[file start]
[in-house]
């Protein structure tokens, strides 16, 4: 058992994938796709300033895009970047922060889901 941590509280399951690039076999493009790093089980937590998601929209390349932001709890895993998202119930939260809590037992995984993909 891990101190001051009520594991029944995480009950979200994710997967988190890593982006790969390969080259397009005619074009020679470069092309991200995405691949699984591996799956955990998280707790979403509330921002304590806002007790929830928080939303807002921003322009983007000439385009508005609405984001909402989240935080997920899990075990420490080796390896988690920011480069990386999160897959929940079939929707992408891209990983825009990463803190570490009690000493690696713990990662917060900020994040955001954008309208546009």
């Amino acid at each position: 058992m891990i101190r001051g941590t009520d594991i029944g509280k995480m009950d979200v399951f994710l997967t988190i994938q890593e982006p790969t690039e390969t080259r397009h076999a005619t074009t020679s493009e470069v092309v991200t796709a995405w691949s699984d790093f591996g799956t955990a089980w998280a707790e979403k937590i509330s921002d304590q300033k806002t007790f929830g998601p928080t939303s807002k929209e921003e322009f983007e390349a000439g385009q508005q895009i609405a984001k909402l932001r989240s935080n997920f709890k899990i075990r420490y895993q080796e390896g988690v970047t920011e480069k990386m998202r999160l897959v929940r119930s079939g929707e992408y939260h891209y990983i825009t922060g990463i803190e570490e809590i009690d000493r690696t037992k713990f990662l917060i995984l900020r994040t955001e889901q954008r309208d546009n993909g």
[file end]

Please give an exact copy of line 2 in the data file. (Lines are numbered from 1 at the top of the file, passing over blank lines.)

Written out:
């Protein structure tokens, strides 16, 4: 058992994938796709300033895009970047922060889901 941590509280399951690039076999493009790093089980937590998601929209390349932001709890895993998202119930939260809590037992995984993909 891990101190001051009520594991029944995480009950979200994710997967988190890593982006790969390969080259397009005619074009020679470069092309991200995405691949699984591996799956955990998280707790979403509330921002304590806002007790929830928080939303807002921003322009983007000439385009508005609405984001909402989240935080997920899990075990420490080796390896988690920011480069990386999160897959929940079939929707992408891209990983825009990463803190570490009690000493690696713990990662917060900020994040955001954008309208546009």